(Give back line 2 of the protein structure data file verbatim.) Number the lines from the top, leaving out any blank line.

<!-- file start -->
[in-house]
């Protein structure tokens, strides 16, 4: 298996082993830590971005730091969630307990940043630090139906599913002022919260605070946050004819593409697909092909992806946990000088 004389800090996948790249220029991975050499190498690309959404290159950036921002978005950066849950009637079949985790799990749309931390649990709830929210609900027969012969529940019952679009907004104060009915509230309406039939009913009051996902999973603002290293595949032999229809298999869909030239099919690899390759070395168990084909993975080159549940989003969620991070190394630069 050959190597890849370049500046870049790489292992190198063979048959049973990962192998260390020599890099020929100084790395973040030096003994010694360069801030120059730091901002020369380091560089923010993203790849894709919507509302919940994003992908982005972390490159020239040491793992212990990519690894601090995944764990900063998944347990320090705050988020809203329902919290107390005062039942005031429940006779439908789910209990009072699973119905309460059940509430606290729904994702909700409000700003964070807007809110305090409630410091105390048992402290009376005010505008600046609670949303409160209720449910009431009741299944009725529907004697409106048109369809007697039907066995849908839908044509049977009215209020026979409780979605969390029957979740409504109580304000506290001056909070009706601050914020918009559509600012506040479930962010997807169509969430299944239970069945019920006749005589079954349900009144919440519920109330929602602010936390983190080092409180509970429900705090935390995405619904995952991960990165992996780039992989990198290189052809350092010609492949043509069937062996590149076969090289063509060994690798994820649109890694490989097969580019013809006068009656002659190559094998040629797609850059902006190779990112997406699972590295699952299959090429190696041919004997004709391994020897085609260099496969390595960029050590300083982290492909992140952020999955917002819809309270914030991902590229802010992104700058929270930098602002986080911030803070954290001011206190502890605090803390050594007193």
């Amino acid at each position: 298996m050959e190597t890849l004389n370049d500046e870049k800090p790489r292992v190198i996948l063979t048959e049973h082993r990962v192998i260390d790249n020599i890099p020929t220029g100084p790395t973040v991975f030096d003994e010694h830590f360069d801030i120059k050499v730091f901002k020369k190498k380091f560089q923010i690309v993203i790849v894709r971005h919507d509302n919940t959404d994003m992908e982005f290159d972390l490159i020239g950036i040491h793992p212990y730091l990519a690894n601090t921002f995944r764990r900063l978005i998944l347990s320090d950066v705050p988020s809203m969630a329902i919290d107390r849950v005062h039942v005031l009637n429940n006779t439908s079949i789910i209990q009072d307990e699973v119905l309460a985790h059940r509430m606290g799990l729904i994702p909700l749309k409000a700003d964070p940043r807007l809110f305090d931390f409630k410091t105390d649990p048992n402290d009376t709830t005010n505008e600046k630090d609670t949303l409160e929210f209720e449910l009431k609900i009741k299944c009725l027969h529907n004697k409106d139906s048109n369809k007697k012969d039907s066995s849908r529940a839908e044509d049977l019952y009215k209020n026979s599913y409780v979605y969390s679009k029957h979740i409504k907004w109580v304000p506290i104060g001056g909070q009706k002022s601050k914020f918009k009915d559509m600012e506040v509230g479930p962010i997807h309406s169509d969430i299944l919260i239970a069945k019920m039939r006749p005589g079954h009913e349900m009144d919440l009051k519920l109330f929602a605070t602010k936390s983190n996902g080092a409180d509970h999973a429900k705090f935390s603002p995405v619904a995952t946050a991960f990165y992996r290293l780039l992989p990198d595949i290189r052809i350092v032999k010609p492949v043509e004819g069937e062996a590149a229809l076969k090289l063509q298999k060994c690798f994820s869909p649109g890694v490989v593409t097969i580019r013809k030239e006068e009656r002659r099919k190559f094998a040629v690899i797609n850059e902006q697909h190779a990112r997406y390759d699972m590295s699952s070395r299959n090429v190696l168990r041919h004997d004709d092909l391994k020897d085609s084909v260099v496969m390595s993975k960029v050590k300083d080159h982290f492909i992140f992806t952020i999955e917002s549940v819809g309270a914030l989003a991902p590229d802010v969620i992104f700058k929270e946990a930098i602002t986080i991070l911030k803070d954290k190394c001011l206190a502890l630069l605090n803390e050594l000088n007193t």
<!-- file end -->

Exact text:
């Protein structure tokens, strides 16, 4: 298996082993830590971005730091969630307990940043630090139906599913002022919260605070946050004819593409697909092909992806946990000088 004389800090996948790249220029991975050499190498690309959404290159950036921002978005950066849950009637079949985790799990749309931390649990709830929210609900027969012969529940019952679009907004104060009915509230309406039939009913009051996902999973603002290293595949032999229809298999869909030239099919690899390759070395168990084909993975080159549940989003969620991070190394630069 050959190597890849370049500046870049790489292992190198063979048959049973990962192998260390020599890099020929100084790395973040030096003994010694360069801030120059730091901002020369380091560089923010993203790849894709919507509302919940994003992908982005972390490159020239040491793992212990990519690894601090995944764990900063998944347990320090705050988020809203329902919290107390005062039942005031429940006779439908789910209990009072699973119905309460059940509430606290729904994702909700409000700003964070807007809110305090409630410091105390048992402290009376005010505008600046609670949303409160209720449910009431009741299944009725529907004697409106048109369809007697039907066995849908839908044509049977009215209020026979409780979605969390029957979740409504109580304000506290001056909070009706601050914020918009559509600012506040479930962010997807169509969430299944239970069945019920006749005589079954349900009144919440519920109330929602602010936390983190080092409180509970429900705090935390995405619904995952991960990165992996780039992989990198290189052809350092010609492949043509069937062996590149076969090289063509060994690798994820649109890694490989097969580019013809006068009656002659190559094998040629797609850059902006190779990112997406699972590295699952299959090429190696041919004997004709391994020897085609260099496969390595960029050590300083982290492909992140952020999955917002819809309270914030991902590229802010992104700058929270930098602002986080911030803070954290001011206190502890605090803390050594007193």